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Herb Adderley
No. 26     
Cornerback
Personal information
Date of birth: June 8, 1939 (1939-06-08) (age 70)
Place of birth: Philadelphia, Pennsylvania
Height: 6 ft 0 in (1.83 m) Weight: 205 lb (93 kg)
Career information
College: Michigan State
NFL Draft: 1961 / Round: 1 / Pick: 12
Debuted in 1961 for the Green Bay Packers
Last played in 1972 for the Dallas Cowboys
Career history
 As player:
Career highlights and awards
Career NFL statistics as of 1972
Interceptions     48
INT yards     1,046
Touchdowns     7
Stats at NFL.com
Pro Football Hall of Fame

Herbert Allen Adderley (born June 8, 1939 in Philadelphia, Pennsylvania) is a former American football cornerback who played for the Green Bay Packers and the Dallas Cowboys of the National Football League.[1]

He played college football at Michigan State University and was an All-Big Ten offensive star.[1]

Contents

Early life

Adderley was born in Philadelphia, Pennsylvania on June 8, 1939 to parents Charles and Rene (White).[1] Adderley grew up there as well. He attended Northeast High School beginning in 1953.[1] He played football, basketball, and baseball, and won All-City Honors in all three.[1] Adderley graduated from high school in 1957.[1]

College career

After high school, Adderley chose to attend Michigan State University. His coach was Hugh "Duffy" Daugherty.[1] In 1959, Adderley led the team in rushing yards and pass receptions.[1] He also led the team in pass receptions in 1960.[1] Adderley was the co-captain of the team in his senior year.[1] In 1960, he made the All-Big Ten Conference team and played in the East-West Shrine Game, the Coaches' All-American, and the College All-Star games.[1] Adderley was picked for the All-Michigan State University team in 1970.[1]

Professional career

Adderley was drafted by the Green Bay Packers in the first round of the 1961 NFL Draft with the 12th overall pick.[1] He began his professional career as a halfback, but was later switched to defense because the Packers already had good runners in Paul Hornung and Jim Taylor.[1] Adderley was first moved to cornerback to replace an injured teammate.[1] In 1962, the move became permanent and Adderley went on to become an all-NFL selection five times in the 1960s. Packers coach Vince Lombardi remarked, "I was too stubborn to switch him to defense until I had to. Now when I think of what Adderley means to our defense, it scares me to think of how I almost mishandled him."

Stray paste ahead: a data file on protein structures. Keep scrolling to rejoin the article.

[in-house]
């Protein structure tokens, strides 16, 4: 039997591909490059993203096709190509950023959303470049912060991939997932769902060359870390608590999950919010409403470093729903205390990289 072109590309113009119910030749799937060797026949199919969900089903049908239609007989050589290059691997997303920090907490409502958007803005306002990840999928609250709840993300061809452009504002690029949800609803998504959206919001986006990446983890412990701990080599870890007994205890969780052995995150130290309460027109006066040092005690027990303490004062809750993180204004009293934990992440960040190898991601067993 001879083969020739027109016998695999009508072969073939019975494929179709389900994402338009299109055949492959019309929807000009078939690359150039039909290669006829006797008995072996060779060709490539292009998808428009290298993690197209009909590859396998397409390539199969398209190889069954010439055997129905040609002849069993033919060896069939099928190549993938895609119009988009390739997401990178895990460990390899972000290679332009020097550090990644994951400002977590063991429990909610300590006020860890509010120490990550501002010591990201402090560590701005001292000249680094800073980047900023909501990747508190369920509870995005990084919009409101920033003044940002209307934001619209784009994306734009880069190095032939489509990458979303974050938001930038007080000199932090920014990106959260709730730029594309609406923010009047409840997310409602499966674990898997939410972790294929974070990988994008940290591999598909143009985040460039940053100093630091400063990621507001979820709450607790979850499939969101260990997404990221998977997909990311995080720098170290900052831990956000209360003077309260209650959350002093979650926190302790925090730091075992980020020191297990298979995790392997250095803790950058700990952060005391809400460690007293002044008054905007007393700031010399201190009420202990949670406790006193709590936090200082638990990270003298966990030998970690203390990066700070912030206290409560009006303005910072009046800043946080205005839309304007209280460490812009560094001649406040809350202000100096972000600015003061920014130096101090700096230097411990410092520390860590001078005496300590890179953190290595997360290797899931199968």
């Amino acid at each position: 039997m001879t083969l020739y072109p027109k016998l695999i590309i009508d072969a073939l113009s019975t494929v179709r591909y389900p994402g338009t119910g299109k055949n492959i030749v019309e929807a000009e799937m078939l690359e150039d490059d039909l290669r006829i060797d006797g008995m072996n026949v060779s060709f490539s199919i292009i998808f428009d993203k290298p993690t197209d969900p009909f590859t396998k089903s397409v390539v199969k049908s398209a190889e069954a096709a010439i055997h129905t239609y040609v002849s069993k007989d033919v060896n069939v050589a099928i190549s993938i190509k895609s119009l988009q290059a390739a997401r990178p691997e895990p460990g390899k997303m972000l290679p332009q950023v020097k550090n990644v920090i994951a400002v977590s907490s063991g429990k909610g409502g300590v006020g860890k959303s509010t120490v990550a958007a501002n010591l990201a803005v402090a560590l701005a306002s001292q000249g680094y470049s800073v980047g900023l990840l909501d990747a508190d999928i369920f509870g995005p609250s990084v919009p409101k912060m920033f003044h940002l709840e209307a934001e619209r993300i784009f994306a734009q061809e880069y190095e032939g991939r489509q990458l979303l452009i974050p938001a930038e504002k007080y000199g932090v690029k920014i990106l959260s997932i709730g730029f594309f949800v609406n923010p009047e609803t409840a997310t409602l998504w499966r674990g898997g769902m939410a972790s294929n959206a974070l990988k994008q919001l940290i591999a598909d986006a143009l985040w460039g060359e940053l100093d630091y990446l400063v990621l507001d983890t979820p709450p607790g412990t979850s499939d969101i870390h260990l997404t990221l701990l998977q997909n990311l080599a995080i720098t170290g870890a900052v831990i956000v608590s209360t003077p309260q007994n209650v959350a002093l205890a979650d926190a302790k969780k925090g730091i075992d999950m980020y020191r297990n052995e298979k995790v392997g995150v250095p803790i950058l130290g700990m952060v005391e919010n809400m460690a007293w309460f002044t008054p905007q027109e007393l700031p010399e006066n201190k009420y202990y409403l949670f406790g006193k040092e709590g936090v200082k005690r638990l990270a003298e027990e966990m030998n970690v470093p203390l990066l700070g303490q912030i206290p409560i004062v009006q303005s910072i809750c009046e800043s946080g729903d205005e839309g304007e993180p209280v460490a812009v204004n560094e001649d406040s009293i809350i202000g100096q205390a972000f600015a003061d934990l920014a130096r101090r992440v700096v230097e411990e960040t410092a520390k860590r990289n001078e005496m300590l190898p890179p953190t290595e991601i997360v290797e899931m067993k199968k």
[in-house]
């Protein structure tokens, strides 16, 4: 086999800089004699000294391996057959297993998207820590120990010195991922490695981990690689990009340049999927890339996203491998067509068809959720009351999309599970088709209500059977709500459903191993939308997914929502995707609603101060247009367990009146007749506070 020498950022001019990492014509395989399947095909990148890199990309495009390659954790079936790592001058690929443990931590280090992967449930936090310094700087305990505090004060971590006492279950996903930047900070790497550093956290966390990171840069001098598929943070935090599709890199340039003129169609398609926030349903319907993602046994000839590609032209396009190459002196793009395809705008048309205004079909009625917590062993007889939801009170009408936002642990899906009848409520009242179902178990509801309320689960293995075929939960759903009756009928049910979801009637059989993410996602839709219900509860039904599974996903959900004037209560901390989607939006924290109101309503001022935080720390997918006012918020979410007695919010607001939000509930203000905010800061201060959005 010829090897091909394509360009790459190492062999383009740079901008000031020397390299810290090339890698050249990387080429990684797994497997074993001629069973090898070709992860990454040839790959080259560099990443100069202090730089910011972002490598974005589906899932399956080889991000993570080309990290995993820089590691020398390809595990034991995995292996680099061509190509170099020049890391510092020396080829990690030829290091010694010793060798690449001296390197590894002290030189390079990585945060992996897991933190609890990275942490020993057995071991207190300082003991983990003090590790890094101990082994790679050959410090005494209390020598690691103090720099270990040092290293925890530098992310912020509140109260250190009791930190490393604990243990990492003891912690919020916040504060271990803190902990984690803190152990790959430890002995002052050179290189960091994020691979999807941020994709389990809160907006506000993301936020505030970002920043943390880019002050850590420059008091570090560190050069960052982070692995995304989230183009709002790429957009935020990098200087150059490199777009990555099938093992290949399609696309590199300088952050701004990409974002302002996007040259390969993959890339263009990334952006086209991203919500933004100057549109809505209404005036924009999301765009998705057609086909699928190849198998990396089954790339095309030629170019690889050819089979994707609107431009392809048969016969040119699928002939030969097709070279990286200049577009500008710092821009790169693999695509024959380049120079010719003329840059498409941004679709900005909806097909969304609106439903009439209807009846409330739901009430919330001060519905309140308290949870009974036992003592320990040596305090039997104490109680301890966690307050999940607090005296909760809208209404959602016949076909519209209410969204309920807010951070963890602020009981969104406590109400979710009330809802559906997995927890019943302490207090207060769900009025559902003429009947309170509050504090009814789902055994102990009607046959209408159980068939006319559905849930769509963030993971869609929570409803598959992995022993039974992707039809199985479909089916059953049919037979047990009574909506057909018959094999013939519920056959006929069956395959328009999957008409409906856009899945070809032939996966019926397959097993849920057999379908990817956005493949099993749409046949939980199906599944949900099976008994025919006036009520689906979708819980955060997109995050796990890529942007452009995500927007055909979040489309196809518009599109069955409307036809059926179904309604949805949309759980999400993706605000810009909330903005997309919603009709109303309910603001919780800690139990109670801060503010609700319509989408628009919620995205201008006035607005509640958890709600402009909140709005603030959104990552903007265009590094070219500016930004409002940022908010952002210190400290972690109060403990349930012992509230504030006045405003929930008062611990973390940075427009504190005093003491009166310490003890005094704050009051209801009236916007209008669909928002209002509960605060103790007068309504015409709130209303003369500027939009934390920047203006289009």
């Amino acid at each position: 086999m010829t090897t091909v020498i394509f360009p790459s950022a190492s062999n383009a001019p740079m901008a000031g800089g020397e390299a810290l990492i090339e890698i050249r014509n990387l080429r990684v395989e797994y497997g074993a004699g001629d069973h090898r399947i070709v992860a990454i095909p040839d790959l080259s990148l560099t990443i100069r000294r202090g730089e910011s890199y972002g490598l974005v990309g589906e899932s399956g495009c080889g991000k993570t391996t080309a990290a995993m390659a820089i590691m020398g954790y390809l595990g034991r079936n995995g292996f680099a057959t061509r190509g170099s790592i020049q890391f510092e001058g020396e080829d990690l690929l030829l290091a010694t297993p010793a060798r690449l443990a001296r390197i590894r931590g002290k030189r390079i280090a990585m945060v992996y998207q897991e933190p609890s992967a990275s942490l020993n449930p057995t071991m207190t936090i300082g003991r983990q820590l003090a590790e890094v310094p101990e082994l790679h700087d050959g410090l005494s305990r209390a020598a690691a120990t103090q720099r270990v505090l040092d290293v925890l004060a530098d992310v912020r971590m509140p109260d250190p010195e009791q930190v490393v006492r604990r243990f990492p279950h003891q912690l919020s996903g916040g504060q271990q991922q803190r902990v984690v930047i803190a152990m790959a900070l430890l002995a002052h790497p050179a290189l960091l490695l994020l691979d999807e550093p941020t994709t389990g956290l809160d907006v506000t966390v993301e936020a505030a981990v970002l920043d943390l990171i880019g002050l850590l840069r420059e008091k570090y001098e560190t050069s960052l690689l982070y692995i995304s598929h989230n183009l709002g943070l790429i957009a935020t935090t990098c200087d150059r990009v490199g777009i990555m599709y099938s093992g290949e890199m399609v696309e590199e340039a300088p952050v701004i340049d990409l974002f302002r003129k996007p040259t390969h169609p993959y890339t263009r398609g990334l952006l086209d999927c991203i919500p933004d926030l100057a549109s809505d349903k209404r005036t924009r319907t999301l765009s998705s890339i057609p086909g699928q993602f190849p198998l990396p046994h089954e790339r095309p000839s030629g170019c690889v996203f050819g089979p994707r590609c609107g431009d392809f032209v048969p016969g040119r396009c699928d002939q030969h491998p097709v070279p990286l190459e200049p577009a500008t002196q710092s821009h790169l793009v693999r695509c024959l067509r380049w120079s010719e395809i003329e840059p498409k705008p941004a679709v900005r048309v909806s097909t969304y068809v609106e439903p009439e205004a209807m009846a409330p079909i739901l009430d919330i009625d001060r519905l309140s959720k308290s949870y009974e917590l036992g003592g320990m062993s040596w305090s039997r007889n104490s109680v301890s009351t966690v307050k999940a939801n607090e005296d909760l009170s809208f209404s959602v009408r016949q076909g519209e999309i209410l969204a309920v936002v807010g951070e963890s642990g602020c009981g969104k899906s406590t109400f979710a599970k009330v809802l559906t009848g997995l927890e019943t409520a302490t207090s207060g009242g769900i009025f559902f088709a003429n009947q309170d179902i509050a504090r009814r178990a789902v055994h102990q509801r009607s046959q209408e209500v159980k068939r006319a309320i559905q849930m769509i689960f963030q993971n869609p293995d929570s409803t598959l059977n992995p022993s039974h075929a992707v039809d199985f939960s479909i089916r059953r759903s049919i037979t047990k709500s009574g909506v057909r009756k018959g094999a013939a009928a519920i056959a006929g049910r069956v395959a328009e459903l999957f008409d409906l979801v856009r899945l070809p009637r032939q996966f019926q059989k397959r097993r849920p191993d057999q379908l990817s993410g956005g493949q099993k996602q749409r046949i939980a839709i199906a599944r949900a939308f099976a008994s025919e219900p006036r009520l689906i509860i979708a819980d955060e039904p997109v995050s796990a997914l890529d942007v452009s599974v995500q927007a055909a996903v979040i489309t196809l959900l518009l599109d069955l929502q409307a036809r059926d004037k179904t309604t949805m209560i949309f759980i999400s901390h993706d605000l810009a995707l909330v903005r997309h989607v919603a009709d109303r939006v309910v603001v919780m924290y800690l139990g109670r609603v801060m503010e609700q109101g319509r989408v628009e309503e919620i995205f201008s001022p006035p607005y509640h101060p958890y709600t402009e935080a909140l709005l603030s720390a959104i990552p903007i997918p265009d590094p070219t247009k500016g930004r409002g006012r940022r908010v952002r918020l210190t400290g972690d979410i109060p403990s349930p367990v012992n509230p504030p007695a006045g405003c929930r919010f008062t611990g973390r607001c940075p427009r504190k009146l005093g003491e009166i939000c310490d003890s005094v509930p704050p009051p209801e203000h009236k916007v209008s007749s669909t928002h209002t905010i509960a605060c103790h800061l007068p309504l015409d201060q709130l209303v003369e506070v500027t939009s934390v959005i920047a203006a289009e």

Adderley seemed to be a natural at his new position, recording 39 interceptions in his nine seasons with the Packers. He holds the Green Bay records for interceptions returned for touchdowns in a career (seven, record tied with Darren Sharper), and interceptions returned for touchdowns in one season (three, in 1965).

Adderley started for the Packers from 1961–69, then played three seasons (1970–72) with the Dallas Cowboys. While with the Packers, he won rings in Super Bowl I and Super Bowl II.[1] Adderley was a major factor in the Packers' Super Bowl II win over the Oakland Raiders, intercepting a pass by Raiders quarterback Daryle Lamonica in the fourth quarter and returning it 60 yards for a touchdown to put the game away.[1] This was the first Super Bowl touchdown on an intercepted pass.[1] After joining the Cowboys, Adderley became a vital cog in Dallas' "Doomsday Defense," assisting the Cowboys to a Super Bowl appearance in Super Bowl V and a championship win in Super Bowl VI.

Adderley was traded to the Los Angeles Rams in the summer of 1973 but instead of reporting to the team, he retired on August 7.[1]

Along with two former Packer teammates - Fuzzy Thurston and Forrest Gregg - Adderley is one of only three players in pro football history to play on six World Championship teams. However, in a revised edition of Instant Replay, a memoir by former Packer teammate Jerry Kramer, Adderley is quoted as saying, "I'm the only man with a Dallas Cowboys Super Bowl ring who doesn't wear it. I'm a Green Bay Packer."

In his 12 NFL seasons, Adderley recorded 48 interceptions, which he returned for 1,046 yards and seven touchdowns, an average of 21.8 yards per return.[1] He also recovered 14 fumbles (returning them for 65 yards) and returned 120 kickoffs for 3,080 yards and two scores.[1]

Post-NFL

After Adderley retired, he went back to Philadelphia to broadcast football games for Temple University and the Philadelphia Eagles.[1] He also coached as an assistant at Temple and with the Philadelphia Bell of the World Football League.[1]

On August 2, 1980 Adderley was inducted into the Pro Football Hall of Fame.[1] He was also chosen for the AFL-NFL 1960-1984 All-Star teams.[1]

Herb Adderley is currently facing a vast amount of medical issues stemming from his years on the field. Despite his illustrious career, he receives only $126.85 per month in pension from the NFL and is subsequently unable to pay off the surgery he needs.[2]

In February, 2007, Herb filed a class-action lawsuit against the NFLPA alleging non-payment of licensing fees.[3]

References

  1. ^ a b c d e f g h i j k l m n o p q r s t u v w x y Windhausen, John D (2002) [1992]. Dawson, Dawn P. ed. Great Athletes. 1 (Revised ed.). Salem Press. pp. 14–16. ISBN 1-58765-008-8. 
  2. ^ http://www.jerrykramer.com/ggaf-fact-sheet.html
  3. ^ "2 Former N.F.L. Players Sue Over Sharing of Fees", New York Times, February 15, 2007.

External links

Preceded by
Merrill Reese
Philadelphia Eagles Radio Color Commentator
1977
Succeeded by
Jim Barniak
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